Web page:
The last weekend of August was typical, hot, humid, with a fair assortment of biting bugs. Max, a traditional bow hunter from Italy and I set out to scout a Archery Only Area in the Lower Suwannee NWR and a couple favorite areas. We only saw one deer and one turkey but we learned a good deal and found the evidence we needed to choose what may be good set ups. One of the pleasures and difficulties with hunting public lands is the understanding the changing habitat, food sources, finding out of the way places that may not receive hunting pressure and challenging yourself to find new areas as well as go back to favorites. It is not for the lazy, some would say it's for the crazy.
Plenty of hog sign in the usual places and game camera photos confirm there is no shortage of them. Can we kill them with our bows, that is another story. Last year, I shot two hogs with pass through shots, decent blood trails....at first, then no luck recovering them. This year I may simply have exercise more patience and wait for that quartering away shot, not easy in the thick woods and swamp on moving hogs.
The photo above is of an old logging trail that was bone dry in the Spring and now has a foot or more of water running over it in places. The wet weather has redefined many edges along creeks and hammocks. Personally, I prefer the swamps to be full, as the edges along hammocks, hills and other natural features are more heavily used by deer and hogs.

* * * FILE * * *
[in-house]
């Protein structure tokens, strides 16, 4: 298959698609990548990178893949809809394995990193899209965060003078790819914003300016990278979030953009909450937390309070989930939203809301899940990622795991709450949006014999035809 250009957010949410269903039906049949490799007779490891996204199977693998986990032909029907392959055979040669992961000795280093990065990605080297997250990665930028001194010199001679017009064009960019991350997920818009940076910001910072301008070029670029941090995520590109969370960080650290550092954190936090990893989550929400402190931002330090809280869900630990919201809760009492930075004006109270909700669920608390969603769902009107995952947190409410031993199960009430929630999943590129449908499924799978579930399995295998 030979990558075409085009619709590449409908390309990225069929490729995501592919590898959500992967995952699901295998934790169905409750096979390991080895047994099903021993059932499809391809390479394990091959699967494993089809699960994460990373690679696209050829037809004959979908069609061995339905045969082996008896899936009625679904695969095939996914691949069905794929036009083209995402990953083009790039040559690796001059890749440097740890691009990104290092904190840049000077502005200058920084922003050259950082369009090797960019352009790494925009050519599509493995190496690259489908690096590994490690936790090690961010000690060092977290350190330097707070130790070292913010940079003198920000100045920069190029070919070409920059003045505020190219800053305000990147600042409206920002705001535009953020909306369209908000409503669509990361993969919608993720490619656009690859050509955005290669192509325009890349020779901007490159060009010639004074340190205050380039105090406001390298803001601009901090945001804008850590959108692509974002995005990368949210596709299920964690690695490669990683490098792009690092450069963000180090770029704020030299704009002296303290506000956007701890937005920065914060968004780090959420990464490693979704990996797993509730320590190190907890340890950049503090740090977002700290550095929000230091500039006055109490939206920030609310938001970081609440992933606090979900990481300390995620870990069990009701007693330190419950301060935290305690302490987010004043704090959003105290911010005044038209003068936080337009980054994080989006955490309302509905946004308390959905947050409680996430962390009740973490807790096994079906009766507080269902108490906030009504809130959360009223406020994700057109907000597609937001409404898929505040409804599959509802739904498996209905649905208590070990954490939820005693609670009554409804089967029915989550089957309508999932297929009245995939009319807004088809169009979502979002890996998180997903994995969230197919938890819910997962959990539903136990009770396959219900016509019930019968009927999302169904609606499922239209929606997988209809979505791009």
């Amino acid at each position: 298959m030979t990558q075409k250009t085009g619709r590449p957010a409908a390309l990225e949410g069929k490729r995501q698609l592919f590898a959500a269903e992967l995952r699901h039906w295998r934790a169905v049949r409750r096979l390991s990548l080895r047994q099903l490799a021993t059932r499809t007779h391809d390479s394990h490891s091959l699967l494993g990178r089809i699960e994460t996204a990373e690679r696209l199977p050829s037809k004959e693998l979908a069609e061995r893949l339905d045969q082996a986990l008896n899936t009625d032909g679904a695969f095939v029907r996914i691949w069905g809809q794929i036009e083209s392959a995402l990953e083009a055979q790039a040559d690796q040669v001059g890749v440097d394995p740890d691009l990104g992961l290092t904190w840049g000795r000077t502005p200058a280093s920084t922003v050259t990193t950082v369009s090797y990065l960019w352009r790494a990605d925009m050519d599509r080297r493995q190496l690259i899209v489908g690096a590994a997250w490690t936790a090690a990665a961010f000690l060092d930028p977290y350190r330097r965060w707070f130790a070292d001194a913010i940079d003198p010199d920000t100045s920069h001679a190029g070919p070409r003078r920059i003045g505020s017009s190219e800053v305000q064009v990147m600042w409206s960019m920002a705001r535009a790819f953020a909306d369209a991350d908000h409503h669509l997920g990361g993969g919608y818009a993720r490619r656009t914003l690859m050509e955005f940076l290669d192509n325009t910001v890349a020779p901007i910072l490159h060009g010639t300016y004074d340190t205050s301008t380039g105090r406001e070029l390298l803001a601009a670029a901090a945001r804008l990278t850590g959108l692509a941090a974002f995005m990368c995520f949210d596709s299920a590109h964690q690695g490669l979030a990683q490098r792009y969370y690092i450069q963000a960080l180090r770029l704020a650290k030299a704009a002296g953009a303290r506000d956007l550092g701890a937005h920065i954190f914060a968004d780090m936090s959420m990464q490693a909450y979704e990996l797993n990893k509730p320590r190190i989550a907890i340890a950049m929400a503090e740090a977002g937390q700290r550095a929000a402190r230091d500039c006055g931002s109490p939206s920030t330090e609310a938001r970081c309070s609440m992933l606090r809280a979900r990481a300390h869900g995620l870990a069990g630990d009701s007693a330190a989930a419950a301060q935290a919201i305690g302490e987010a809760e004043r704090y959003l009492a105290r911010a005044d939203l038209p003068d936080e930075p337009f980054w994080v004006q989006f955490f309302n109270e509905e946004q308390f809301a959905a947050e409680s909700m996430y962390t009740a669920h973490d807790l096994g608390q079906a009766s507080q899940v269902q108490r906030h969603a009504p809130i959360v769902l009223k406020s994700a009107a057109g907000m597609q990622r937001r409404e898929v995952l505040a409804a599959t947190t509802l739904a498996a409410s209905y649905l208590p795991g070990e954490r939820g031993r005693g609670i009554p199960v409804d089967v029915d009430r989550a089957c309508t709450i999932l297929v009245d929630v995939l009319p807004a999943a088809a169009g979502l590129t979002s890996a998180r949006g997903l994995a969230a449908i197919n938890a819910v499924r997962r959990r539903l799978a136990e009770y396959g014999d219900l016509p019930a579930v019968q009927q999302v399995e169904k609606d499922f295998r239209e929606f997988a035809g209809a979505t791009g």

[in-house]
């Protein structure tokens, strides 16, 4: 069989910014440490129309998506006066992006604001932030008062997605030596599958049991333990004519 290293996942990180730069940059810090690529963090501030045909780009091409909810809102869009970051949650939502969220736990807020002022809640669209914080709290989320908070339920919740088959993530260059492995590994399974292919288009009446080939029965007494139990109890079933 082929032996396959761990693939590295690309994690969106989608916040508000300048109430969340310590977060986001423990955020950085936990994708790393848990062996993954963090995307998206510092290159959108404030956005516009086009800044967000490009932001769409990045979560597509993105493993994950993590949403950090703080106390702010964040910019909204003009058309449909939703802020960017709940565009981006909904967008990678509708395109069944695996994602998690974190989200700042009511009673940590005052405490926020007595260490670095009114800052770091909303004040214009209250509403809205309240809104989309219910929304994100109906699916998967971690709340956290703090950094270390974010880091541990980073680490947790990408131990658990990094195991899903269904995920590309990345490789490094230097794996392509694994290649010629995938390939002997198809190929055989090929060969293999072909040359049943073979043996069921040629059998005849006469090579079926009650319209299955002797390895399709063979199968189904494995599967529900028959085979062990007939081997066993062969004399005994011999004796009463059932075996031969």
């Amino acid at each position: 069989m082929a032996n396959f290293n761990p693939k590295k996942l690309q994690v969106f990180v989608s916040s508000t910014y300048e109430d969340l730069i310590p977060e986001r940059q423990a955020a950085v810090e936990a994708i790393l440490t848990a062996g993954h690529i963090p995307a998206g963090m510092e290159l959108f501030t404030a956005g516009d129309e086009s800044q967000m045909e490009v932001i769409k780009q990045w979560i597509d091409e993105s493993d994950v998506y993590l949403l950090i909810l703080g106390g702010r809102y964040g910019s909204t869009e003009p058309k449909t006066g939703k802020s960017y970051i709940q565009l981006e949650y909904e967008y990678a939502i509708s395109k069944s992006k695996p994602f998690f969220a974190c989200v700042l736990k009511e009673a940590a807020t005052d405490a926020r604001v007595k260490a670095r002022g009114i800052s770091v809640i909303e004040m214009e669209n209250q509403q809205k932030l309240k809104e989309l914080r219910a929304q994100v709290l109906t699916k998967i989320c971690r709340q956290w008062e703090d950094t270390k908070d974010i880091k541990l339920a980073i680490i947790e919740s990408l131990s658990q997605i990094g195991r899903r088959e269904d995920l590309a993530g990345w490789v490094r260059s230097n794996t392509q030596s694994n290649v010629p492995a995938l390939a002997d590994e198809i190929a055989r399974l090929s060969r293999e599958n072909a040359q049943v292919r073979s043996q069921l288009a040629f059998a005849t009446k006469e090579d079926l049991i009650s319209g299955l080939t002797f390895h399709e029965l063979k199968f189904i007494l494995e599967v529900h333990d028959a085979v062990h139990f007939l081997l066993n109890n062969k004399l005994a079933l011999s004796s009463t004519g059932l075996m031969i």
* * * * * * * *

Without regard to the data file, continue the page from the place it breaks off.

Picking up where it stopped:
Max and I also took stock of the acorn growth. In the areas we checked, it looks like acorn production will be light this year. Light or heavy, on public land, as the acorns fall, the deer and hogs will find them.
Scouting Gear Used:
The "new" used Native, Manta Ray 14 along with the old faithful Wilderness, Tarpon 160i were transported to creek in the Lower Suwannee National Wildlife Refuge on a warm February day.
First, the Manta Ray is a good sized kayak and yes it can be carried and lifted solo but it is relatively wide and weighs enough to be challeging to handle.
Here are the specs: 14' 7" long / 28" wide / 69 lb weight / 375 lb capacity
First impressions on loading the boat is that the cockpit road holders and storage areas are well laid out and reasonably accessible.
Compared to the Wilderness Tarpon 160, the Manat Ray 14 has a more comfortable and slightly larger cockpit, a little more beam and perhaps freeboard. It also has gear rails on both sides of the cockpit a plus for those needing to attach more gear and electronics.
First paddling impressions:
What makes a great Archery Shop?...go to Alachua Farm and Lumber in Alachua Florida and see Terry to find out.